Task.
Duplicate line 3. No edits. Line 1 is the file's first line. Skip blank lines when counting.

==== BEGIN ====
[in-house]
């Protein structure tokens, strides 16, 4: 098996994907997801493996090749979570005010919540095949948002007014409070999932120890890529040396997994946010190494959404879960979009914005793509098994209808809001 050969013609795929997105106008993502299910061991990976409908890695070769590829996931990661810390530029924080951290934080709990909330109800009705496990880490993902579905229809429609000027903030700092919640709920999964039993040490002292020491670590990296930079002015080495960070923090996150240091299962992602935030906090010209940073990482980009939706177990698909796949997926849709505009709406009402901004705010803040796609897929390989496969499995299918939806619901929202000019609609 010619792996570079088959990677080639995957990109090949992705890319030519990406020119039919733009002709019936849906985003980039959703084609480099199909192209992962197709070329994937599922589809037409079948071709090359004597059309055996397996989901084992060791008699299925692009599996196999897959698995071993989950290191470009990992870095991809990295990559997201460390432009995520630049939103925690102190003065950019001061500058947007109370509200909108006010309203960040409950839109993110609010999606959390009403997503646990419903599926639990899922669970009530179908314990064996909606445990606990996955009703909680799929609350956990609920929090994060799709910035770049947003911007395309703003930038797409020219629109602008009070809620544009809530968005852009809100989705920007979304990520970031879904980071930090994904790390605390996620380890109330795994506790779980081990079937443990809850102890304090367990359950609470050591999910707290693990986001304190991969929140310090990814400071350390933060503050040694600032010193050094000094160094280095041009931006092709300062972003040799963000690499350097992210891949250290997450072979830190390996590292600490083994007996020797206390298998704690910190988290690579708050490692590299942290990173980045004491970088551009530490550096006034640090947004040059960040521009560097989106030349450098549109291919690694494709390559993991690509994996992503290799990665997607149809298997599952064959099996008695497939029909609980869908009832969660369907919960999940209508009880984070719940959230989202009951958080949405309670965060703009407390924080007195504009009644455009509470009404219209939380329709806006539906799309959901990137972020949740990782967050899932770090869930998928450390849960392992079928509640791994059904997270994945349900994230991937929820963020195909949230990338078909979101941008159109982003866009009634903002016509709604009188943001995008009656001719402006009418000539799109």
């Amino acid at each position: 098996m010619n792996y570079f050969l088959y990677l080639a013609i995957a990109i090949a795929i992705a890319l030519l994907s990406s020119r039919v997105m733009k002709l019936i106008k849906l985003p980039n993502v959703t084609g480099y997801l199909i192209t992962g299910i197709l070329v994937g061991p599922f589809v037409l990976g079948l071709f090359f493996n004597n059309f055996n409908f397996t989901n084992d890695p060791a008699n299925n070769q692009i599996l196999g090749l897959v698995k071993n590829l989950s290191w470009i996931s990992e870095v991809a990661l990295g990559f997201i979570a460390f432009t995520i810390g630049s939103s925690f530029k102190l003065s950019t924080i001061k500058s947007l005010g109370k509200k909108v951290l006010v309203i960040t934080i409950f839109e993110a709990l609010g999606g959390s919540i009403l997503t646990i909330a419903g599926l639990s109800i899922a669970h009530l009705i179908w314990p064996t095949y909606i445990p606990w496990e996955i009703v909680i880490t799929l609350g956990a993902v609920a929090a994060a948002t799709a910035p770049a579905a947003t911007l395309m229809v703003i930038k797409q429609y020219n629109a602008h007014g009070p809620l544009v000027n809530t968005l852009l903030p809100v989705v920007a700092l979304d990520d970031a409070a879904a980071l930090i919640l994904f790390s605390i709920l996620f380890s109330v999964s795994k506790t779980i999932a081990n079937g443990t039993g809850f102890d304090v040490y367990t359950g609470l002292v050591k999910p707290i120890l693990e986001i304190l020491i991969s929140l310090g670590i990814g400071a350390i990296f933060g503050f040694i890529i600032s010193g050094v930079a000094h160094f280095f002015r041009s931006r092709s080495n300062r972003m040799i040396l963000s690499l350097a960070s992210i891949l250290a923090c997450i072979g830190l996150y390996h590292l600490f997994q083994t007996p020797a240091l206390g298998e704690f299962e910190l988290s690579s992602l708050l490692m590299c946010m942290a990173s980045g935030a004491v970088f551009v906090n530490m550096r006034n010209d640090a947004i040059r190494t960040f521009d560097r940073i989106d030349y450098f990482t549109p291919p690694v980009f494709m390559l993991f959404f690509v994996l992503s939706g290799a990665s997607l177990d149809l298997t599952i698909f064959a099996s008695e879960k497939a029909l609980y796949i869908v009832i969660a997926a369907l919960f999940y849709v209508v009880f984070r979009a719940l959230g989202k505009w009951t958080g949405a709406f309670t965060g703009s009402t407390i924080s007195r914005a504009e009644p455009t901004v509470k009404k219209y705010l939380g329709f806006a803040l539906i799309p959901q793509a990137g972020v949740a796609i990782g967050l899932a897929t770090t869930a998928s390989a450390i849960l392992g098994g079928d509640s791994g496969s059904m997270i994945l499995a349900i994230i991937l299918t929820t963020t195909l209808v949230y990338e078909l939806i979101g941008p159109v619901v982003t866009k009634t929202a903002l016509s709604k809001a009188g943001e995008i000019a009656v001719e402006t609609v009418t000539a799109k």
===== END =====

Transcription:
């Amino acid at each position: 098996m010619n792996y570079f050969l088959y990677l080639a013609i995957a990109i090949a795929i992705a890319l030519l994907s990406s020119r039919v997105m733009k002709l019936i106008k849906l985003p980039n993502v959703t084609g480099y997801l199909i192209t992962g299910i197709l070329v994937g061991p599922f589809v037409l990976g079948l071709f090359f493996n004597n059309f055996n409908f397996t989901n084992d890695p060791a008699n299925n070769q692009i599996l196999g090749l897959v698995k071993n590829l989950s290191w470009i996931s990992e870095v991809a990661l990295g990559f997201i979570a460390f432009t995520i810390g630049s939103s925690f530029k102190l003065s950019t924080i001061k500058s947007l005010g109370k509200k909108v951290l006010v309203i960040t934080i409950f839109e993110a709990l609010g999606g959390s919540i009403l997503t646990i909330a419903g599926l639990s109800i899922a669970h009530l009705i179908w314990p064996t095949y909606i445990p606990w496990e996955i009703v909680i880490t799929l609350g956990a993902v609920a929090a994060a948002t799709a910035p770049a579905a947003t911007l395309m229809v703003i930038k797409q429609y020219n629109a602008h007014g009070p809620l544009v000027n809530t968005l852009l903030p809100v989705v920007a700092l979304d990520d970031a409070a879904a980071l930090i919640l994904f790390s605390i709920l996620f380890s109330v999964s795994k506790t779980i999932a081990n079937g443990t039993g809850f102890d304090v040490y367990t359950g609470l002292v050591k999910p707290i120890l693990e986001i304190l020491i991969s929140l310090g670590i990814g400071a350390i990296f933060g503050f040694i890529i600032s010193g050094v930079a000094h160094f280095f002015r041009s931006r092709s080495n300062r972003m040799i040396l963000s690499l350097a960070s992210i891949l250290a923090c997450i072979g830190l996150y390996h590292l600490f997994q083994t007996p020797a240091l206390g298998e704690f299962e910190l988290s690579s992602l708050l490692m590299c946010m942290a990173s980045g935030a004491v970088f551009v906090n530490m550096r006034n010209d640090a947004i040059r190494t960040f521009d560097r940073i989106d030349y450098f990482t549109p291919p690694v980009f494709m390559l993991f959404f690509v994996l992503s939706g290799a990665s997607l177990d149809l298997t599952i698909f064959a099996s008695e879960k497939a029909l609980y796949i869908v009832i969660a997926a369907l919960f999940y849709v209508v009880f984070r979009a719940l959230g989202k505009w009951t958080g949405a709406f309670t965060g703009s009402t407390i924080s007195r914005a504009e009644p455009t901004v509470k009404k219209y705010l939380g329709f806006a803040l539906i799309p959901q793509a990137g972020v949740a796609i990782g967050l899932a897929t770090t869930a998928s390989a450390i849960l392992g098994g079928d509640s791994g496969s059904m997270i994945l499995a349900i994230i991937l299918t929820t963020t195909l209808v949230y990338e078909l939806i979101g941008p159109v619901v982003t866009k009634t929202a903002l016509s709604k809001a009188g943001e995008i000019a009656v001719e402006t609609v009418t000539a799109k």